U.S. District Court Judge Matthew Kennelly of the Northern District of Illinois rejected UAL’s argument that the reorganization plan protected the union, the Air Line Pilots Association (ALPA) from any “act or omission” arising from UAL’s financial restructuring, according to a Bloomberg news report.
Kennelly’s ruling came in a suit filed on behalf of about 1,700 United pilots who claim the union misallocated among its membership $550 million in convertible notes given to it by UAL in exchange for termination of the company’s pilot pension plan obligations (See ALPA Agrees not to Fight UAL Pension Termination ). The union favored younger pilots over those with “senior status” when it created its allocation, according to the class-action suit filed in December on behalf of now-retired pilot John Mansfield, Bloomberg reported.
The company got permission to get involved in the Mansfield suit and a second suit covering 2,000 pilots originally filed in Portland but also transferred to Kennelly, fearing they might undermine the finality of its reorganization plan, the airline said in court documents, Bloomberg reported (See United Pilots Sue over Payout Dispute ).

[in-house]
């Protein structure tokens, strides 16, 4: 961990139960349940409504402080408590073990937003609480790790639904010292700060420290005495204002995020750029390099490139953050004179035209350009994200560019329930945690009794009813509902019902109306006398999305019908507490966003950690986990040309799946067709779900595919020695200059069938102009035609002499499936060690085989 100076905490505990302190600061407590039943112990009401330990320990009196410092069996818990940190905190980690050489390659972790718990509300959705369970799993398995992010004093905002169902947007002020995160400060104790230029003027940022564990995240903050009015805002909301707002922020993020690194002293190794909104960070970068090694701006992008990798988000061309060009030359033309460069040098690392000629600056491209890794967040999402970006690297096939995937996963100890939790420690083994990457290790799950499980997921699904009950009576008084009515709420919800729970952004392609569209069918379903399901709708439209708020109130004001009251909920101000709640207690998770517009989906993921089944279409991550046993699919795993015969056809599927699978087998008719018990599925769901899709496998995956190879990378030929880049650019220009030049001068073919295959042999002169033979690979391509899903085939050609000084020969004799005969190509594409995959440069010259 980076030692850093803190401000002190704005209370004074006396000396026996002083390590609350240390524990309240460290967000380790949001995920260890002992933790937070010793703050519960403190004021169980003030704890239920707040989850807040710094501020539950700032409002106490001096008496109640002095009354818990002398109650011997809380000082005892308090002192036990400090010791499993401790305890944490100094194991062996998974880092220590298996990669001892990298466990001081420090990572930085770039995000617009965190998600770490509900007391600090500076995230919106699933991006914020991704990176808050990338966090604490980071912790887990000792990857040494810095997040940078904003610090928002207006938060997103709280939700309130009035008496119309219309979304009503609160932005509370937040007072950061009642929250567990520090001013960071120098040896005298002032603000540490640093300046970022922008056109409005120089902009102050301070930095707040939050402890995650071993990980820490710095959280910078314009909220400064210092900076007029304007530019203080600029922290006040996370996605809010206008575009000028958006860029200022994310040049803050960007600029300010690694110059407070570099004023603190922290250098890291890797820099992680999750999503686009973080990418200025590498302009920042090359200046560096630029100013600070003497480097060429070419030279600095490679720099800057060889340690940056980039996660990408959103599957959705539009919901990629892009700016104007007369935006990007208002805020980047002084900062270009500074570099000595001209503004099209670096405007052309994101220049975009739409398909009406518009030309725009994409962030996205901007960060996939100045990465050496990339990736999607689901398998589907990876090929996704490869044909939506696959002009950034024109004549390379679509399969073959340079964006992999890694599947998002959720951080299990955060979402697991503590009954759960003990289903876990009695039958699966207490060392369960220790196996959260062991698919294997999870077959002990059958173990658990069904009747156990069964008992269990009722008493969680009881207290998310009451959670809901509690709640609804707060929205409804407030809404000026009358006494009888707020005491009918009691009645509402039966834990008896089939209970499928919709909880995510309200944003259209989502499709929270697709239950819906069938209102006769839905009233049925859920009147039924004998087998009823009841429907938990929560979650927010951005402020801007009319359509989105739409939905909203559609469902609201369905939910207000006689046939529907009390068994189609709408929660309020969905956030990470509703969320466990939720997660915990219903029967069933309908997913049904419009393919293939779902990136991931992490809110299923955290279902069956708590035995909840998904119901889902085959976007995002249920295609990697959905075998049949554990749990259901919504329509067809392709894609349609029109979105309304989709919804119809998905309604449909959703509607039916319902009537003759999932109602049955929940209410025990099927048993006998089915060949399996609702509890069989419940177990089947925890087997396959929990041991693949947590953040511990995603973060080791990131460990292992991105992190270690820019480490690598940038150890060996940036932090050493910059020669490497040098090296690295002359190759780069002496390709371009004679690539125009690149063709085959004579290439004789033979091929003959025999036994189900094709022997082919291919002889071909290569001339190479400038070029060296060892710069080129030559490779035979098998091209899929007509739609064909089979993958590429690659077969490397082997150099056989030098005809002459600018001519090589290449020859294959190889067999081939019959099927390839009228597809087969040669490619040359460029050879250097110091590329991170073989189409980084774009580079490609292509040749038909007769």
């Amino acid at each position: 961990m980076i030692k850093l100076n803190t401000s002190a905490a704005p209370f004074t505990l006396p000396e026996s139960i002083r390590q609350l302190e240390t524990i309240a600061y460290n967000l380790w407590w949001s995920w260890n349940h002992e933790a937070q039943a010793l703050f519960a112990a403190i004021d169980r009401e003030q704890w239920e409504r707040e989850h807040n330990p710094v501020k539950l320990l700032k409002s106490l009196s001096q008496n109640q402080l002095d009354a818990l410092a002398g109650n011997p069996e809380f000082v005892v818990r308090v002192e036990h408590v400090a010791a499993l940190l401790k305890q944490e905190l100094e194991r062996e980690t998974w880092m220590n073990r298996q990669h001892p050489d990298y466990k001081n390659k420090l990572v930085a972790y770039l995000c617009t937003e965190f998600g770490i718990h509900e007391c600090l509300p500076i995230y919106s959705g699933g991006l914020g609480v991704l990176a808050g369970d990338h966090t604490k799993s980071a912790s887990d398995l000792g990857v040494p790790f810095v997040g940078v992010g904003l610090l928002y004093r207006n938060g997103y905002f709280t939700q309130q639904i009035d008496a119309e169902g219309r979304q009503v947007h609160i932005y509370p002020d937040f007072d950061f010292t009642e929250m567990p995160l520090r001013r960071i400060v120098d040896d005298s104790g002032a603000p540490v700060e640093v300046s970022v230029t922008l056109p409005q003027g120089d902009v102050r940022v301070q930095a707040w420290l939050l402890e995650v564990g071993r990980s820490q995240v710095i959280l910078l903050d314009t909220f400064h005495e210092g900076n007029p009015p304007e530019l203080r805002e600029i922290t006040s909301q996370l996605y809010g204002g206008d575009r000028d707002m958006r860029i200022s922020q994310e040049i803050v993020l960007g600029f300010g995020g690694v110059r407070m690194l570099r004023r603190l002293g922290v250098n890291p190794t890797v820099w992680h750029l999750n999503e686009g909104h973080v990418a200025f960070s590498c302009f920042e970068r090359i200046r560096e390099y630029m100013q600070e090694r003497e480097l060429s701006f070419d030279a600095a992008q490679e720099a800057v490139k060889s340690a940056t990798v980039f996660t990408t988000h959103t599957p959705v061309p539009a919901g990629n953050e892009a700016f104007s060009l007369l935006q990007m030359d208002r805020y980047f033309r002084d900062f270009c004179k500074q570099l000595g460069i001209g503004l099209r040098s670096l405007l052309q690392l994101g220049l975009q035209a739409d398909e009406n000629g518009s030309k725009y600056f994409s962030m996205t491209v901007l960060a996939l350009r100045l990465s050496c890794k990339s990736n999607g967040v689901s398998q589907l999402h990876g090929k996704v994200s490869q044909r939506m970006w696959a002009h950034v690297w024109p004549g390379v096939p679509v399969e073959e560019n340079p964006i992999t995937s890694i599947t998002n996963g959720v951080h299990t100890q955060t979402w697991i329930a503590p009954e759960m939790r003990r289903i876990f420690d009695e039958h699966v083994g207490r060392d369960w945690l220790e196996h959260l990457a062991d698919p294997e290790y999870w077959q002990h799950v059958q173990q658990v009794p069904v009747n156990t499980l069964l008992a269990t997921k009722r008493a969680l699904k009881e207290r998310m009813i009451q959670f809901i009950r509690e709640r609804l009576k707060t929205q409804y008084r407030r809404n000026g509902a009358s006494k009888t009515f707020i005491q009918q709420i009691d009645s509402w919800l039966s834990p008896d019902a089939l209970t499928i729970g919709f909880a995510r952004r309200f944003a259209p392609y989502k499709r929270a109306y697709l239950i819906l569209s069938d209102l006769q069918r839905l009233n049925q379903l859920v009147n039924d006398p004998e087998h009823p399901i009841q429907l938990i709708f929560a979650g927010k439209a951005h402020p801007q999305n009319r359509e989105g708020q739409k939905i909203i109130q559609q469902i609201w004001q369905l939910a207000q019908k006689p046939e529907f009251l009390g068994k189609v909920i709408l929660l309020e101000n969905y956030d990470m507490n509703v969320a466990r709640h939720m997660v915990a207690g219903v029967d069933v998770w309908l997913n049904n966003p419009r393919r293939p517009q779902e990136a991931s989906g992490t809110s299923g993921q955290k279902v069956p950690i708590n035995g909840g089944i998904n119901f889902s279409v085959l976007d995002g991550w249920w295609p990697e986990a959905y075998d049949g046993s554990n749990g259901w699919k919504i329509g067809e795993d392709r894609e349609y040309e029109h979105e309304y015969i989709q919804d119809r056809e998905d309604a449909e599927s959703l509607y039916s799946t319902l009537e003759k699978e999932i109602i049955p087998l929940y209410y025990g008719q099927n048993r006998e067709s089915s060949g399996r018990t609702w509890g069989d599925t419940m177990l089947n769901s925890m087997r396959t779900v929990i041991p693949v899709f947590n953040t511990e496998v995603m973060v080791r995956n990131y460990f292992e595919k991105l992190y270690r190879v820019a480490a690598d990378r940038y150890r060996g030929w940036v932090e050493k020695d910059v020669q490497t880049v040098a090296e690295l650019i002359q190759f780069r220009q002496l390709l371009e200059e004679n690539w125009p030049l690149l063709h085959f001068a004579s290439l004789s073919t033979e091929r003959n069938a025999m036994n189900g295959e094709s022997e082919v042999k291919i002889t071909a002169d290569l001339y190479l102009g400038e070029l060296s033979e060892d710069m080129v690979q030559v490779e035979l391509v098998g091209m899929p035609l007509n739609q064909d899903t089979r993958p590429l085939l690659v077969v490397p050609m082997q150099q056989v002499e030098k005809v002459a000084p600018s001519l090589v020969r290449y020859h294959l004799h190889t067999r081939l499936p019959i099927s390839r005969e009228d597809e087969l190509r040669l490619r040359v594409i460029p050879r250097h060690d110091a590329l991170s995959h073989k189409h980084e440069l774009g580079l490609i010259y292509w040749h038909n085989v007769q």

Pilots with senior status were defined in the Mansfield complaint as those who were flying as of December 30, 2004, and had more than 17 years of service in United’s pension plan. Those pilots lost about $130 million, a plaintiffs’ lawyer told Bloomberg. Pilots in the Portland case may have suffered as much as $70 million in damages, he said.
The cases are Mansfield v. Air Line Pilots Association International, 06cv6869, and Hudson v. Air Line Pilots Association, 07cv590, U.S. District Court, Northern District of Illinois, Eastern Division (Chicago).
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